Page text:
At the Corner of Starlight and Springtime

R.I.P. Ellie Greenwich

Ellie Greenwich, 1967
Ellie Greenwich, 1967

Ellie Greenwich died last week. Hers was a passing that received enough notice to do her credit, yet it seemed flat to read the tributes in black and white. They should have been accompanied by pealing bells, chirping birdies, and taffeta skirts whispering amid sighing girl choruses.

Ellie and her peers Carole King, Cynthia Weil, and Jackie de Shannon wrote the songs of a lifetime. Individually and in their partnerships with the likes of Jeff Barry and Barry Mann, they gave us musical mirrors to reflect and dream over, three-minute dreams spun on a 45. If the subjects were light and girlish, they also reflected a time when the music was listened to only by the young, when adults didn’t lay claim to decades of rock history. The music of the 1960s remains so perfect because it was the young making music for the young, rock & roll reveling in its own adolescence, a youth it would only experience once.

Truthfully, her girl-group sound with the Ronettes felt a tad passé when I came of rock & roll age in 1964 to the British beat. I liked the music I’d heard before seeing the Beatles on Ed Sullivan, and – living in New Orleans then – been aware on some level that the Dixie Cups were local and national, though I had no idea how that worked.

We bought our 45s and the occasional LP at places like K&B drug store, at Napoleon and St. Charles, and places downtown. “Chapel of Love” was the soundtrack for that spring and I can see the girls of my 6th grade class, dressed in white tailored blouses and light blue wrap skirts, miming the Dixie Cups, the pride of New Orleans, finger-popping as they sang, “I’ll be his, he’ll be mine, and we’ll never be lonely any more.”

The song Ellie Greenwich co-authored tugged at my pre-teen heart. I was ten; marriage wasn’t really in the picture. Just getting a boy to look at you without hitting you was a challenge, which is why the plaintive plea of “I Want To Hold Your Hand” appealed to me. Still, the way the Dixie Cups sang so sweetly didn’t seem far from the schoolyard chants of “First comes love, then comes marriage.” Listening in the car to a vintage All Things Considered interview on NPR last week, host Terry Gross asked Ellie if she really believed in that kind of love.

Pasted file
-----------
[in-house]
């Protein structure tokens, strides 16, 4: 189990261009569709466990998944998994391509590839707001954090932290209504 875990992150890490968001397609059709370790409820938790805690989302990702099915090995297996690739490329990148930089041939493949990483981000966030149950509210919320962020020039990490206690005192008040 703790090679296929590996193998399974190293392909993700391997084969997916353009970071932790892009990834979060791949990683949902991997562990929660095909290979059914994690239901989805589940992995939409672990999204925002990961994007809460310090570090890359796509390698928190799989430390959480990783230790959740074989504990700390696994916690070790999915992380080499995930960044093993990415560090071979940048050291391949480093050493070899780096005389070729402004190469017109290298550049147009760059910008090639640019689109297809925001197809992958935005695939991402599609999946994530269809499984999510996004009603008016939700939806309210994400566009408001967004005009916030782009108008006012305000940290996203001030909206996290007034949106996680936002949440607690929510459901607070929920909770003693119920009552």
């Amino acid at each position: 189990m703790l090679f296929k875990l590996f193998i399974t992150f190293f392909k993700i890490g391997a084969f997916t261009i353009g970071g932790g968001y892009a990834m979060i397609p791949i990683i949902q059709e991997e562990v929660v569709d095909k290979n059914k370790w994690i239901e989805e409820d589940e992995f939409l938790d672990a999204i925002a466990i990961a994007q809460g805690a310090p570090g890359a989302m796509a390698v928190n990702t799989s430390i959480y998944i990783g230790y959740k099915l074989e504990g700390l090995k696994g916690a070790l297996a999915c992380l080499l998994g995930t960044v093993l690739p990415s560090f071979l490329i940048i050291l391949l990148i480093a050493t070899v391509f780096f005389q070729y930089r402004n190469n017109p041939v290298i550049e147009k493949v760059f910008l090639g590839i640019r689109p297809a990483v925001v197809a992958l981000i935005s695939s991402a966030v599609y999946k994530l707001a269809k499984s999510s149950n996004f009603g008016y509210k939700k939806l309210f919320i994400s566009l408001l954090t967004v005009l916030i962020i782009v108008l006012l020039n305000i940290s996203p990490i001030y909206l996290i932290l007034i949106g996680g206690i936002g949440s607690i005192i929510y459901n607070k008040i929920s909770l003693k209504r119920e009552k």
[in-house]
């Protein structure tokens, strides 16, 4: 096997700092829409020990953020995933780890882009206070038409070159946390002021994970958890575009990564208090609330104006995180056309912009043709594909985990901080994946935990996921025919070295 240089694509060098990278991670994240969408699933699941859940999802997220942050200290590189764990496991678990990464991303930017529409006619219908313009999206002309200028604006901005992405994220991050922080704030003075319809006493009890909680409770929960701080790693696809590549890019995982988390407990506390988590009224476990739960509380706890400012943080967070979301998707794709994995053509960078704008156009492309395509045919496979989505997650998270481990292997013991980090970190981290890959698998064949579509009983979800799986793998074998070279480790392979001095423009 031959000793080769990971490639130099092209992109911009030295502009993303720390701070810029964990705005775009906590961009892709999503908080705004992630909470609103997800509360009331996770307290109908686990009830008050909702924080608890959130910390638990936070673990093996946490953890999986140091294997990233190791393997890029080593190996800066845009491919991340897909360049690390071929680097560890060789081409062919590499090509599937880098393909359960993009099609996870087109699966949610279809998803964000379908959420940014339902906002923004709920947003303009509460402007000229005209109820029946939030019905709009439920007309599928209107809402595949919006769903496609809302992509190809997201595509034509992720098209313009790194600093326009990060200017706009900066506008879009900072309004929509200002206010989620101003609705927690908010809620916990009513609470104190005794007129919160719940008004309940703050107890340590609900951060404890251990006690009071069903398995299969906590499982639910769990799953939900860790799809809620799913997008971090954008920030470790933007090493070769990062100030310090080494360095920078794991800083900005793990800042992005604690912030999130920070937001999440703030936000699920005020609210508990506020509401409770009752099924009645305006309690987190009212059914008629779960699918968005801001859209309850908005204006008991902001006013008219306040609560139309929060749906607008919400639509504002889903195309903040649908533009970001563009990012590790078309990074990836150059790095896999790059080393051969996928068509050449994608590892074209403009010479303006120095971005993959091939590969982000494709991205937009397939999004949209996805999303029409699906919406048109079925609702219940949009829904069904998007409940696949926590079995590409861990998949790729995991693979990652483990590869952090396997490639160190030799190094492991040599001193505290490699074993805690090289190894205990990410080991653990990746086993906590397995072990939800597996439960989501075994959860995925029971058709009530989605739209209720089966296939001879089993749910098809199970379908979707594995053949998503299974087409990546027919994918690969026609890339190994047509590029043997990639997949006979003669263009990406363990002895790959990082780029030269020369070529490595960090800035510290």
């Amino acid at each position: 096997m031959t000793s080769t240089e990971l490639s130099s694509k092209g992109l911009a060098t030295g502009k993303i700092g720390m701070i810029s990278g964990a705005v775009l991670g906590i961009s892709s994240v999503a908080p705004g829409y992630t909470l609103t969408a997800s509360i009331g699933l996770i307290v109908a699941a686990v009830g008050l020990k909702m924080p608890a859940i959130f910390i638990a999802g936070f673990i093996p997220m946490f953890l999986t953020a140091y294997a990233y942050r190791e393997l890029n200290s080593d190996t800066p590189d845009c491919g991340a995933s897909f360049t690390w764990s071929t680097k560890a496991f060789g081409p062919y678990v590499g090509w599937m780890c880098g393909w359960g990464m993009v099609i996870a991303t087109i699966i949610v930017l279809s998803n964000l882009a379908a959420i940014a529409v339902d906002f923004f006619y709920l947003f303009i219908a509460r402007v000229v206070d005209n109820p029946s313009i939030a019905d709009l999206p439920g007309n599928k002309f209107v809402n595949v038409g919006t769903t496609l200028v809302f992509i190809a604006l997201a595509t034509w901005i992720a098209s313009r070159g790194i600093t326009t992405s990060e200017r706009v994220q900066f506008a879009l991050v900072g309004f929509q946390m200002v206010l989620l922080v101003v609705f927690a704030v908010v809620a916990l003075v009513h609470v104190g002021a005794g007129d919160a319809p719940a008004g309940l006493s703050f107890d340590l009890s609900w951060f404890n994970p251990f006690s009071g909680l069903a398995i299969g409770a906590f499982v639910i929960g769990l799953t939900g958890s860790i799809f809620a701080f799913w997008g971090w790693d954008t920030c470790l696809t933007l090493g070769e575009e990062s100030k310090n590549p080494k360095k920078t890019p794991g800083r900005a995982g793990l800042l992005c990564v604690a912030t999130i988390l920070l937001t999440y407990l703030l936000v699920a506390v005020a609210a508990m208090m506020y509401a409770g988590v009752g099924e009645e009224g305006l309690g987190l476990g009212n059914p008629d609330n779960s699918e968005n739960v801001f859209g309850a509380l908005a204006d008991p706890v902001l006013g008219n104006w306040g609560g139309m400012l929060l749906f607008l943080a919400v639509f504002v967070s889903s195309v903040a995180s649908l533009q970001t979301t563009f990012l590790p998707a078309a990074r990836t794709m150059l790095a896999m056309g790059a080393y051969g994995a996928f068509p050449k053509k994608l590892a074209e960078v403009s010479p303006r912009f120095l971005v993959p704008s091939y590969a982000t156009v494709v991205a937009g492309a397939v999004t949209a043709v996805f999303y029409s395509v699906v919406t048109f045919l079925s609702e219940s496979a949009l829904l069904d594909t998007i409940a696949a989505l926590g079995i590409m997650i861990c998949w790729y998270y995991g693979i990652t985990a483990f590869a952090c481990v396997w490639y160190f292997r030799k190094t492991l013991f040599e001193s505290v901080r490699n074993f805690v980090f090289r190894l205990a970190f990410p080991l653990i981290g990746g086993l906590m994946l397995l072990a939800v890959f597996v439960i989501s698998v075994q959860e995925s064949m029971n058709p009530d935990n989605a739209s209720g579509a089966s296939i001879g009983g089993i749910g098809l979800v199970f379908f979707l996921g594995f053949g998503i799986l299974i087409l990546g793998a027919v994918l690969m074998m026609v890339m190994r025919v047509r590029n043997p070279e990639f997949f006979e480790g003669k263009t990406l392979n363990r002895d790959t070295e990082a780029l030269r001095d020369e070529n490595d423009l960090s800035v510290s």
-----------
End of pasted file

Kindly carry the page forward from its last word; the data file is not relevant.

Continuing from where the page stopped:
“I grew up in Levittown, Long Island, on the corner of Springtime and Starlight,” she said, giving a throaty laugh that resonated through the car and blotted out the highway traffic. “What do you think?”

Could I even choose a favorite Ellie song? Her mark on modern pop and rock is indelible. The satiny sway of “Be My Baby.” The lowdown groove of “Hanky Panky.” The tear-jerking “Leader of the Pack.” That silky springtime promise of “Chapel of Love.” The exuberant “Do Wah Diddy.” The heartfelt anguish of “River Deep, Mountain High.” She is among the few names I truly hoped to interview. Now that she’s gone, I am bereft, feeling acute personal loss without knowing someone, but knowing their art well enough to consider it part of my life.

Ellie Greenwich was 68 years old when she died last week, but she lives forever in the soundtrack of my heart.

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